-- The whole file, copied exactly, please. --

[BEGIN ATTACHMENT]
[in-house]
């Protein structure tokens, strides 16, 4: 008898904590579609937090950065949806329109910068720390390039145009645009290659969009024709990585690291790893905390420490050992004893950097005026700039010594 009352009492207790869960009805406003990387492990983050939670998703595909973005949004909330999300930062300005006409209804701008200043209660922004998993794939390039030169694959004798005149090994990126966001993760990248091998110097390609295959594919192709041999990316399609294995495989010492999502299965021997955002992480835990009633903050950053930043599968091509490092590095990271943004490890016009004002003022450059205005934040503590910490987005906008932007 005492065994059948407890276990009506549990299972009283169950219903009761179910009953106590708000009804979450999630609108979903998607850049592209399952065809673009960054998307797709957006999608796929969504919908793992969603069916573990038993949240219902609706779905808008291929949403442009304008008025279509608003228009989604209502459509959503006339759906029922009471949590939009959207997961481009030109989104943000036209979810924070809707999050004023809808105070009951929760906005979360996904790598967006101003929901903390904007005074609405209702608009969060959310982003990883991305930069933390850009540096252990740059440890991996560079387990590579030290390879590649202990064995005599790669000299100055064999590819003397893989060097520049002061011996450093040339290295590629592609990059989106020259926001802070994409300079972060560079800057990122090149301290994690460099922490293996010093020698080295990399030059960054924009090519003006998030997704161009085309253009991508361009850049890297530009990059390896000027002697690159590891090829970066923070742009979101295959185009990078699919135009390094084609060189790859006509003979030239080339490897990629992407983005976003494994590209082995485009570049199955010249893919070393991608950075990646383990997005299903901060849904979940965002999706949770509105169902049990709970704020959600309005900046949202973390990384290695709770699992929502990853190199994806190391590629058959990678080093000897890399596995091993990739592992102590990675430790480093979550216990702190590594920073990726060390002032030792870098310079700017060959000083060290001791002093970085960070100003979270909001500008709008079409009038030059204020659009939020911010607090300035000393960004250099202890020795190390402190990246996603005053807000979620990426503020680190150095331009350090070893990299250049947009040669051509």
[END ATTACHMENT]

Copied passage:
[in-house]
């Protein structure tokens, strides 16, 4: 008898904590579609937090950065949806329109910068720390390039145009645009290659969009024709990585690291790893905390420490050992004893950097005026700039010594 009352009492207790869960009805406003990387492990983050939670998703595909973005949004909330999300930062300005006409209804701008200043209660922004998993794939390039030169694959004798005149090994990126966001993760990248091998110097390609295959594919192709041999990316399609294995495989010492999502299965021997955002992480835990009633903050950053930043599968091509490092590095990271943004490890016009004002003022450059205005934040503590910490987005906008932007 005492065994059948407890276990009506549990299972009283169950219903009761179910009953106590708000009804979450999630609108979903998607850049592209399952065809673009960054998307797709957006999608796929969504919908793992969603069916573990038993949240219902609706779905808008291929949403442009304008008025279509608003228009989604209502459509959503006339759906029922009471949590939009959207997961481009030109989104943000036209979810924070809707999050004023809808105070009951929760906005979360996904790598967006101003929901903390904007005074609405209702608009969060959310982003990883991305930069933390850009540096252990740059440890991996560079387990590579030290390879590649202990064995005599790669000299100055064999590819003397893989060097520049002061011996450093040339290295590629592609990059989106020259926001802070994409300079972060560079800057990122090149301290994690460099922490293996010093020698080295990399030059960054924009090519003006998030997704161009085309253009991508361009850049890297530009990059390896000027002697690159590891090829970066923070742009979101295959185009990078699919135009390094084609060189790859006509003979030239080339490897990629992407983005976003494994590209082995485009570049199955010249893919070393991608950075990646383990997005299903901060849904979940965002999706949770509105169902049990709970704020959600309005900046949202973390990384290695709770699992929502990853190199994806190391590629058959990678080093000897890399596995091993990739592992102590990675430790480093979550216990702190590594920073990726060390002032030792870098310079700017060959000083060290001791002093970085960070100003979270909001500008709008079409009038030059204020659009939020911010607090300035000393960004250099202890020795190390402190990246996603005053807000979620990426503020680190150095331009350090070893990299250049947009040669051509």